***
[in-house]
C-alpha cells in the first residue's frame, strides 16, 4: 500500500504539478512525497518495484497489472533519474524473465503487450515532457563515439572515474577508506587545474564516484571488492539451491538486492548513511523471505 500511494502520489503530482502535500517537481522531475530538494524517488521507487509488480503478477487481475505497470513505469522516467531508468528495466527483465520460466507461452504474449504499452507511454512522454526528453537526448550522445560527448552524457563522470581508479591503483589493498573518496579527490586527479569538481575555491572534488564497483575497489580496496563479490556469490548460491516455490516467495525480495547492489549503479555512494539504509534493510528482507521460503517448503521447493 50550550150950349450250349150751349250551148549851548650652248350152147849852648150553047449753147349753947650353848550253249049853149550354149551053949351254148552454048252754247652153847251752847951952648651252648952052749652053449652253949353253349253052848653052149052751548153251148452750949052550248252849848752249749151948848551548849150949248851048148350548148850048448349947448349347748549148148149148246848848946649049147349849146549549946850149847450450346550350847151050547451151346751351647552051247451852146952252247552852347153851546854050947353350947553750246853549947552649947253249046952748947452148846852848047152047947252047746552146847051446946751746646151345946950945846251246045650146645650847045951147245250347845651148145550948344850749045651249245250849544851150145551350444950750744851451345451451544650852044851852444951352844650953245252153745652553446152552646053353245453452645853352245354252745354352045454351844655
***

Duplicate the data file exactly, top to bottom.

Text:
[in-house]
C-alpha cells in the first residue's frame, strides 16, 4: 500500500504539478512525497518495484497489472533519474524473465503487450515532457563515439572515474577508506587545474564516484571488492539451491538486492548513511523471505 500511494502520489503530482502535500517537481522531475530538494524517488521507487509488480503478477487481475505497470513505469522516467531508468528495466527483465520460466507461452504474449504499452507511454512522454526528453537526448550522445560527448552524457563522470581508479591503483589493498573518496579527490586527479569538481575555491572534488564497483575497489580496496563479490556469490548460491516455490516467495525480495547492489549503479555512494539504509534493510528482507521460503517448503521447493 50550550150950349450250349150751349250551148549851548650652248350152147849852648150553047449753147349753947650353848550253249049853149550354149551053949351254148552454048252754247652153847251752847951952648651252648952052749652053449652253949353253349253052848653052149052751548153251148452750949052550248252849848752249749151948848551548849150949248851048148350548148850048448349947448349347748549148148149148246848848946649049147349849146549549946850149847450450346550350847151050547451151346751351647552051247451852146952252247552852347153851546854050947353350947553750246853549947552649947253249046952748947452148846852848047152047947252047746552146847051446946751746646151345946950945846251246045650146645650847045951147245250347845651148145550948344850749045651249245250849544851150145551350444950750744851451345451451544650852044851852444951352844650953245252153745652553446152552646053353245453452645853352245354252745354352045454351844655